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SAN FRANCISCO - The U.S. Supreme Court handed a major victory Tuesday to the nine states that allow the medical use of marijuana, refusing to let the federal government punish doctors for recommending pot to their ill patients.
The justices declined without comment to review a lower-court ruling that said doctors should be able to speak frankly with their patients.
"My goodness, this is so incredible," said California cancer patient Angel Raich, who smokes medical marijuana with a doctor's recommendation every two hours that she is awake. "Hopefully, there'll be more doctors now that will feel safer in recommending cannabis to patients that need it."
The ruling was a setback for the Bush administration, which had sought to punish doctors who recommend marijuana - or who simply discuss the drug's benefits - by revoking the all-important federal licenses they need to write prescriptions.
A ruling in favor of the federal government would have gutted the state marijuana laws, which generally depend on a patient's ability to get a doctor's recommendation. The nine states are Alaska, Arizona, California, Colorado, Hawaii, Maine, Nevada, Oregon and Washington.
Nevertheless, it is still illegal under federal law to grow, sell or possess marijuana, and federal prosecutors can still go after cultivators, dealers and users, just as they have done in raids on "cannabis clubs" and other locations in California over the past few years.
In fact, the U.S. Supreme Court ruled against medical marijuana clubs in 2001, declaring there is no medical exception to the federal law against marijuana.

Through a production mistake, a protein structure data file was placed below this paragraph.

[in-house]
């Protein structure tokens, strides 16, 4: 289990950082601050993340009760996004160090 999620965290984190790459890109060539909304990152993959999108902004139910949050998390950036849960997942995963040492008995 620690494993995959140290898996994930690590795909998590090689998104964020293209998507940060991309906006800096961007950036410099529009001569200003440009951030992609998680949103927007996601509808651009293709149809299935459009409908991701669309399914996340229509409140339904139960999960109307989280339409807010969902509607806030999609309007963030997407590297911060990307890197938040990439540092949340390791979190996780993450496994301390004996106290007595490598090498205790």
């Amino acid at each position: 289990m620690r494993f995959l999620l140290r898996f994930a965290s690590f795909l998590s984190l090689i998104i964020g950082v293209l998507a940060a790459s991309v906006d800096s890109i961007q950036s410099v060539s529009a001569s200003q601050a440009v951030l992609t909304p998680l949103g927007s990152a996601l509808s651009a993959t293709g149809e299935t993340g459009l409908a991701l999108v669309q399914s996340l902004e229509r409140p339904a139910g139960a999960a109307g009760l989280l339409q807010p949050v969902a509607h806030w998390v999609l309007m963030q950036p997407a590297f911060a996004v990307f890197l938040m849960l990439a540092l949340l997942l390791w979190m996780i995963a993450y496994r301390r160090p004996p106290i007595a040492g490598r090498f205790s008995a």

Still, Dr. Frank Lucido of Berkeley, Raich's physician, said the justices' move Tuesday "takes some of the fear and intimidation factor out of doctors performing their practice."
Even some supporters of these laws had expected the Supreme Court to step into the case. They said the court's refusal to intervene could encourage other states to consider passing medical marijuana laws.
"It finally definitively puts to rest these federal threats against doctors and patients," said Graham Boyd, an American Civil Liberties Union attorney representing patients, doctors and other groups in the case.
Patients with cancer, AIDS, glaucoma and other illnesses say marijuana relieves pain, stimulates appetite and wards off nausea.
The justices let stand a decision last October by the 9th U.S. Circuit Court of Appeals, which held that doctors have a constitutional right to speak candidly with their patients about marijuana.
"An integral component of the practice of medicine is the communication between doctor and a patient. Physicians must be able to speak frankly and openly to patients," the 9th Circuit said at the time.
In their appeal, federal prosecutors argued that doctors who recommend marijuana are interfering with the drug war and circumventing the government's judgment that the illegal drug has no medical benefit.
The conflict began after California voters passed the nation's first medical marijuana law in 1996. The Clinton administration said doctors who recommended marijuana would lose their federal licenses to prescribe medicine, could be excluded from Medicare and Medicaid programs, and could face criminal charges if they help patients actually obtain marijuana.
Seven California doctors and some of their patients sued during the Clinton administration, and the Bush administration continued the fight.
The case pitted the First Amendment free-speech rights of doctors against government authority to discourage illegal drug use.
Some California doctors and patients, in court papers, compared doctor information on pot to physicians' advice on "red wine to reduce the risk of heart disease, Vitamin C, acupuncture, or chicken soup."
The administration argued that public heath - not free speech - was at stake.
"The provision of medical advice - whether it be that the patient take aspirin or Vitamin C, lose or gain weight, exercise or rest, smoke or refrain from smoking marijuana - is not pure speech. It is the conduct of the practice of medicine. As such, it is subject to reasonable regulation," the administration said.
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